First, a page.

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  • Louis Griffin

Live Review: HMLTD

The eclectic psuedo-pop outfit HMLTD dazzled with their live show once again, despite being plagued with technical hitches.


HMLTD are a fearsome live proposition. They showcase exactly what happens when you throw genre to the wind, and instead devote all your energy to ruffling as many feathers as possible – all while having an absolute ball. Henry Spychalski and co. make what is essentially pop, but only by the very loosest of definitions. Indeed, it makes you sit up and wonder precisely when our pop music got so staid.

Image credit: Press.

They draw many a comparison to the 80s, but I think that’s more to do with their unbridled willingness to push boundaries – a mindset more than anything – than any kind of style affiliation. Pretty much every identity under the sun is represented tonight, either on or off the stage; HMLTD are a band that draw a very diverse crowd indeed. I think it comes down to the fact that when the people on stage sport dyed facial hair, silver jumpsuits and are telling you to “take a leaf out of my book, I am the captain of my ship”, you tend to feel a little safer to express yourself.


Fresh off the back of releasing their long-awaited debut album West Of Eden to much critical acclaim, HMLTD were on sparkling form, despite being plagued by technical difficulties. Regardless, Spychalski (a stage name that never ceases to be fun to say, slightly less fun to write) continued with amplomb, never once dropping his demented, musical theatre-made-emo delivery. His stage presence is a microcosm of all the things that make HMLTD so interesting. Feminine yet forceful, terrifying and titillating in equal measure, I’m not sure I’ve seen someone make such a small room feel so vital in a long while. Nick Cave was once quoted as saying that every night he chooses one person in the crowd to scare witless, and Spychalski appears to have one-upped him here by choosing to terrify us all. When his microphone repeatedly fails, he never once approaches crowd interaction with anything other than camp abandon, the mask never slipping.

'Henry Spychalski and co. make what is essentially pop, but only by the very loosest of definitions. Indeed, it makes you sit up and wonder precisely when our pop music got so staid'.

The set was suitably bombastic, with old favourites Music! and To The Door reliable as ever at whipping the crowd into a frenzy. During opener LOADED there was little movement, but by the time we reached the crescendo of the set, Stained, there wasn’t a static body in the house. However, to my mind the real strength of HMLTD lies not in their ability to lead a crowd into battle; rather, it’s in their ability to lead them in chorus. Satan, Luella and I is, quite frankly, jaw-droppingly beautiful. When so much of their music focuses on bleak assessment of, in their own words, the death of the West, it’s frankly remarkable to then be presented with a creation of such beauty. Sure, all the usual HMLTD staples of both ‘filth’ and ‘art’ are here, but the rousing chorus of ‘Luella, babe, won’t you marry me now?’ being sung by more than a hundred people is quite the spectacle indeed.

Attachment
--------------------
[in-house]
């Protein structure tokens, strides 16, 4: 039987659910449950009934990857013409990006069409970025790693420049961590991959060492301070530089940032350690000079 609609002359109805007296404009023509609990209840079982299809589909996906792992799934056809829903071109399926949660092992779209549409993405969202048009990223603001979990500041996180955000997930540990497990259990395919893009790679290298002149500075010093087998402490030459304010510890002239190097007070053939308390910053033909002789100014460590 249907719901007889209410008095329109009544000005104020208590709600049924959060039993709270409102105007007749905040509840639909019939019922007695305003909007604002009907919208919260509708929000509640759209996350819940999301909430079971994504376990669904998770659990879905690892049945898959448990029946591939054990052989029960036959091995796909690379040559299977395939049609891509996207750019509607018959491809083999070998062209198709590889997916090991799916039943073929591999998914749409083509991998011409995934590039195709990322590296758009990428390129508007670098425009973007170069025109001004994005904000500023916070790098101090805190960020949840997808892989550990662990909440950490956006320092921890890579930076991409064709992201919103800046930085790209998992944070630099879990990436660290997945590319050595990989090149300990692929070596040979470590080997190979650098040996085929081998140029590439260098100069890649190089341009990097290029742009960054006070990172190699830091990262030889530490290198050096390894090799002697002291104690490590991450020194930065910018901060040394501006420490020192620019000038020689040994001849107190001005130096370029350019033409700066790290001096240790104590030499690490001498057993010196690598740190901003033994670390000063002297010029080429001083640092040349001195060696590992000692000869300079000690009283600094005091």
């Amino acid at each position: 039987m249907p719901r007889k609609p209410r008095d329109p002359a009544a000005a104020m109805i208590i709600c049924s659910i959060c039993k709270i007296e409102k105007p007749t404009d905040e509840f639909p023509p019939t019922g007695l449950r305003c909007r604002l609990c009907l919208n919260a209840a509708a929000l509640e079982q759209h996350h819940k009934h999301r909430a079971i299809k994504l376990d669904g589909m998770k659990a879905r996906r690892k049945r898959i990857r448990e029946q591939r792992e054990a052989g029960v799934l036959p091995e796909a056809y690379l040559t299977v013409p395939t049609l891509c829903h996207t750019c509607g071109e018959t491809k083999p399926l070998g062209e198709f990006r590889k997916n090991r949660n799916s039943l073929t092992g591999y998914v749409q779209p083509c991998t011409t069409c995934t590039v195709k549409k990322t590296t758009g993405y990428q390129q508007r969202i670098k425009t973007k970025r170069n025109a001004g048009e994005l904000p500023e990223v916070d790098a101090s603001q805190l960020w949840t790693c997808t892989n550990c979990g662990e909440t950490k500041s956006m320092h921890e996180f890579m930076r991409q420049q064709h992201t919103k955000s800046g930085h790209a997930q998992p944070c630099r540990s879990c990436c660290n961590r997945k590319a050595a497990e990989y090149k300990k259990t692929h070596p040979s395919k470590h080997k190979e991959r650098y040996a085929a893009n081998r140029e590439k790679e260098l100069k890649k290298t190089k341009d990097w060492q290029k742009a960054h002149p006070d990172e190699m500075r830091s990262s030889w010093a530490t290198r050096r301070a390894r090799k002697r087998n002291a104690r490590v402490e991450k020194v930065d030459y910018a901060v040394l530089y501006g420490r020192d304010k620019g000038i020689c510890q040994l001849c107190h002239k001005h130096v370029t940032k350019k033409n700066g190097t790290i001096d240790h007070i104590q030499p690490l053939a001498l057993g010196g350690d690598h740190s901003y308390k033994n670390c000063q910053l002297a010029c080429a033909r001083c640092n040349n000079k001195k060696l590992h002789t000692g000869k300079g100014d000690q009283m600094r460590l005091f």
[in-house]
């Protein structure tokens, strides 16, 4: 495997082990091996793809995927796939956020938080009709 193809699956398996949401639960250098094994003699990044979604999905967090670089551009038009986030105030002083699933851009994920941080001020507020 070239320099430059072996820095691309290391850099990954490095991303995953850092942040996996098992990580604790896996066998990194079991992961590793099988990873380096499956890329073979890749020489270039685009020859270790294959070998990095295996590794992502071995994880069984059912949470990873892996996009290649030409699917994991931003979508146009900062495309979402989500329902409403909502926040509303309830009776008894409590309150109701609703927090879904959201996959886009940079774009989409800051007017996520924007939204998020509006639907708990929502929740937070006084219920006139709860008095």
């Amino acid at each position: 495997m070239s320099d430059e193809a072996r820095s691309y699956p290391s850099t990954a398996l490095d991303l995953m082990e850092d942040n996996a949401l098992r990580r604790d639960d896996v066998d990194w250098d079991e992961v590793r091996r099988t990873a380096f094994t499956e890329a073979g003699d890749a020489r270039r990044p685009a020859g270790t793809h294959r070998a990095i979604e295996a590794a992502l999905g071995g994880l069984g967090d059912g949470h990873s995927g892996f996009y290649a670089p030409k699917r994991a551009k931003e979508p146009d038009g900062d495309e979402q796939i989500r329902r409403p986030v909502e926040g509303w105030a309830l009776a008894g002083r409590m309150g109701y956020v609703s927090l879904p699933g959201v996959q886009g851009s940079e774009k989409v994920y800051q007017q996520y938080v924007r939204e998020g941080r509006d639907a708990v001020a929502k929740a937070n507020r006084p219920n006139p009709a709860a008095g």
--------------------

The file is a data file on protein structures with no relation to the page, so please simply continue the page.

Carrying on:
Elsewhere, slightly more mainstream pop delights abound, particularly in Mikey’s Song and Blank Slate – two highlights from West Of Eden, the former a track that wouldn’t sound out of place on Radio 2 were it not for the dark spin HMLTD put on it, the latter a rallying cry for unity in these dark times.

'Feminine yet forceful, terrifying and titillating in equal measure, I’m not sure I’ve seen someone make such a small room feel so vital in a long while'.

The rest of the band, lest they be forgotten, are simply fantastically competent at what they do. This is a complex and varied set, touching everything from trap to dubstep, and they handle each new surprise with cool composure. Small technical difficulties on newer material aside (149 was abandoned after a few attempts, with Spychalski declaring ‘that’s my least favourite one off the new album anyway’), they never falter for even a second. This is absolutely essential to the set, as it allows Spychalski to conduct the crowd to his every whim with little or no resistance. Special credit must also be given to the lighting, courtesy of Louis Farmer, who is quite frankly a wizard with a strobe light – many of the drops here wouldn’t hit nearly as hard were it not for his additions.


HMLTD are pop for the strange, strange times of 2020, and both shock and delight in equal measure. Put simply: you need to see them live, and as soon as possible.

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